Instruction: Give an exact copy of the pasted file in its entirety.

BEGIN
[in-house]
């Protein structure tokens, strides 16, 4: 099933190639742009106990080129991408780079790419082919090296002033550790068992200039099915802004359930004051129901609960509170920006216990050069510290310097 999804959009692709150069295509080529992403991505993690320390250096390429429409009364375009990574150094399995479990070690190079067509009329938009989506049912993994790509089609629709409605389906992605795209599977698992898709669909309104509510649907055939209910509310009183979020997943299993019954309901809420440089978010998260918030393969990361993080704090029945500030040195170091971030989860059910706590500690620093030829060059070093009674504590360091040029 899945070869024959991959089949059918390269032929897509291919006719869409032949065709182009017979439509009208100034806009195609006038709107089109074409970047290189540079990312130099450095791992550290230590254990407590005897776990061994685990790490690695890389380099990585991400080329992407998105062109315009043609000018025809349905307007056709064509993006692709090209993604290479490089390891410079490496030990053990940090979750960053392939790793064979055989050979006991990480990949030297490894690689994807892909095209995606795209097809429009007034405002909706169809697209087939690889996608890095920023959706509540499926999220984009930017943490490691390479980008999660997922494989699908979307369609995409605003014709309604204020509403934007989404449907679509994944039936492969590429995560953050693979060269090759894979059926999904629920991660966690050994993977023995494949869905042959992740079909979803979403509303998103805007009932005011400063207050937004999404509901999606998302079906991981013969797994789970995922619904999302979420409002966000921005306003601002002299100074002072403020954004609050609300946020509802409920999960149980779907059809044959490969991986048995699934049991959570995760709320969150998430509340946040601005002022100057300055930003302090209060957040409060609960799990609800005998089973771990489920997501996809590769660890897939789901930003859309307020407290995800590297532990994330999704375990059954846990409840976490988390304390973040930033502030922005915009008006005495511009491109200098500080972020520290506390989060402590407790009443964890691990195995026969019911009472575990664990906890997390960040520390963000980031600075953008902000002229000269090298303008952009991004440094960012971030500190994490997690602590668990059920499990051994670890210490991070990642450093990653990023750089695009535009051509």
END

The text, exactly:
[in-house]
């Protein structure tokens, strides 16, 4: 099933190639742009106990080129991408780079790419082919090296002033550790068992200039099915802004359930004051129901609960509170920006216990050069510290310097 999804959009692709150069295509080529992403991505993690320390250096390429429409009364375009990574150094399995479990070690190079067509009329938009989506049912993994790509089609629709409605389906992605795209599977698992898709669909309104509510649907055939209910509310009183979020997943299993019954309901809420440089978010998260918030393969990361993080704090029945500030040195170091971030989860059910706590500690620093030829060059070093009674504590360091040029 899945070869024959991959089949059918390269032929897509291919006719869409032949065709182009017979439509009208100034806009195609006038709107089109074409970047290189540079990312130099450095791992550290230590254990407590005897776990061994685990790490690695890389380099990585991400080329992407998105062109315009043609000018025809349905307007056709064509993006692709090209993604290479490089390891410079490496030990053990940090979750960053392939790793064979055989050979006991990480990949030297490894690689994807892909095209995606795209097809429009007034405002909706169809697209087939690889996608890095920023959706509540499926999220984009930017943490490691390479980008999660997922494989699908979307369609995409605003014709309604204020509403934007989404449907679509994944039936492969590429995560953050693979060269090759894979059926999904629920991660966690050994993977023995494949869905042959992740079909979803979403509303998103805007009932005011400063207050937004999404509901999606998302079906991981013969797994789970995922619904999302979420409002966000921005306003601002002299100074002072403020954004609050609300946020509802409920999960149980779907059809044959490969991986048995699934049991959570995760709320969150998430509340946040601005002022100057300055930003302090209060957040409060609960799990609800005998089973771990489920997501996809590769660890897939789901930003859309307020407290995800590297532990994330999704375990059954846990409840976490988390304390973040930033502030922005915009008006005495511009491109200098500080972020520290506390989060402590407790009443964890691990195995026969019911009472575990664990906890997390960040520390963000980031600075953008902000002229000269090298303008952009991004440094960012971030500190994490997690602590668990059920499990051994670890210490991070990642450093990653990023750089695009535009051509």